There are, of course, challenges with ensuring that those who need food services are able to access them. "A lot of clients who can't get food because of our office being closed are our homeless clients," says Hopper.

Hopper tells us, "We make these go bags [for homeless members], pop tops, what they can eat on the go." A street outreach team takes these into town and hands them to the clients they recognize. Those without a cellphone or Internet access are able to use AIDS Assist's drop-in center, where they can also access food and other services.

A huge effort is being made to reach everyone who needs support, but it is very difficult to ensure that nobody falls through the net. Echoing Loundon's sentiment, Hopper says that funding is key, and as an essential service, they are able to get the funds they need to operate.

AIDS Assist aims to streamline its technology further, creating a system whereby clients can order exactly what they want, without sending surplus. This would create a more efficient service and ensure that clients can create healthy, delicious meals using the ingredients they choose.

The Pantry at UC Davis — California

The Pantry is a student-led organization on the UC Davis campus, with the aim of ensuring that no student has to go without food or basic necessities. The Pantry's director, Ryan Choi, explains that 44 percent of undergraduates at UC Davis experience food insecurity. The team meets this need by providing food for any student who needs it. It also uses its platform to raise awareness of food insecurity on campus.

The Pantry provides fresh produce as well as nonperishable goods and ready-made meals. It offers spice jars and kitchen utensils in order to provide for holistic well-being as well as basic needs and to keep it culturally relevant wherever it can. "We're a very diverse community," says Choi, "so giving everyone mac and cheese wouldn't be the best fit for a lot of students."

By the end of 2019, The Pantry was serving 300 to 500 students every day and had plenty of storage space without having to worry about item limits. When the COVID-19 pandemic took hold, things got a little more difficult. Students couldn't just walk in and access the service, but the food insecurity problem was only getting worse. It struggled with managing its stock, finding that existing solutions either didn't suit its needs or were outside of its budget.

Then the team was approached by Salesforce, which offered to support it in developing its own inventory management system. They built the platform from scratch, tweaking the features to their unique needs. They have also added an online ordering system with designated pickup times, so that students can access the service while adhering to social distancing guidelines. The Pantry received 880 orders in the first four weeks on the new online ordering system through Salesforce, roughly twice as many as the previous month's total order number of 477.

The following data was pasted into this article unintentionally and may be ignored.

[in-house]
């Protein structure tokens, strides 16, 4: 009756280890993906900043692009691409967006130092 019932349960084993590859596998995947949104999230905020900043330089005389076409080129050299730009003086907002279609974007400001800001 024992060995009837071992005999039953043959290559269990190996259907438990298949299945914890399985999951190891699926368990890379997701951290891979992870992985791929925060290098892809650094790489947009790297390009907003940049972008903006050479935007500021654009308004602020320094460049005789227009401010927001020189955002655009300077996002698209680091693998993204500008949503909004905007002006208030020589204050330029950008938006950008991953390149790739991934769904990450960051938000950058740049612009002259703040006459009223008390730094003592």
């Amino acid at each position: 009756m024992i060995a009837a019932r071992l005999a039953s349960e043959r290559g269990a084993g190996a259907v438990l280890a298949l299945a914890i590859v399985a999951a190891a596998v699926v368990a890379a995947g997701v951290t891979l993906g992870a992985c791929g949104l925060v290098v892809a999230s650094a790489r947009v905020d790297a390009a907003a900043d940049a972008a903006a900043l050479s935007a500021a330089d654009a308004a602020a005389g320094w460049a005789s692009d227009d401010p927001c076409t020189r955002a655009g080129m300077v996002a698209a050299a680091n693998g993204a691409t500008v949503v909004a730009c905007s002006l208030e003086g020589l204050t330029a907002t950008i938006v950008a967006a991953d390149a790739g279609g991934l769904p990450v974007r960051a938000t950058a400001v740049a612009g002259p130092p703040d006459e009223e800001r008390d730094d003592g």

In further efforts to move all of their processes online, the team uses an Excel spreadsheet to monitor customer flow and time slots. In this way, it can predict patterns of use, helping it to work more efficiently.

It also manages volunteers through a Discord server, using different channels for the various areas of operation and maintaining a weekly team meeting. Going paperless has helped The Pantry manage its operations more effectively, allowing it to help more people safely.


The Paperless Journey

These three organizations are doing their part to fight food insecurity and are seeing the benefits of choosing online management over pen and paper. Considering going paperless, but aren't sure where to start? Check out this recent blog post that highlights a number of key strategies for organizations looking to optimize their use of cloud technologies in general. And no matter where you are in your journey towards digital transformation, TechSoup is here to help along the way.

Leaders in the food security sector are gathering on Quad, a new peer-to-peer community powered by the TechSoup Global Network. You can use Quad to connect with others in your mission area, collaborate, and share challenges and solutions. You can also access reports, guides, and product comparisons, helping you to make more informed decisions for your nonprofit. By joining Quad, you’ll get unique access to reduced admin fees and dedicated support, and you'll become part of an exciting community of nonprofit leaders.


Additional Resources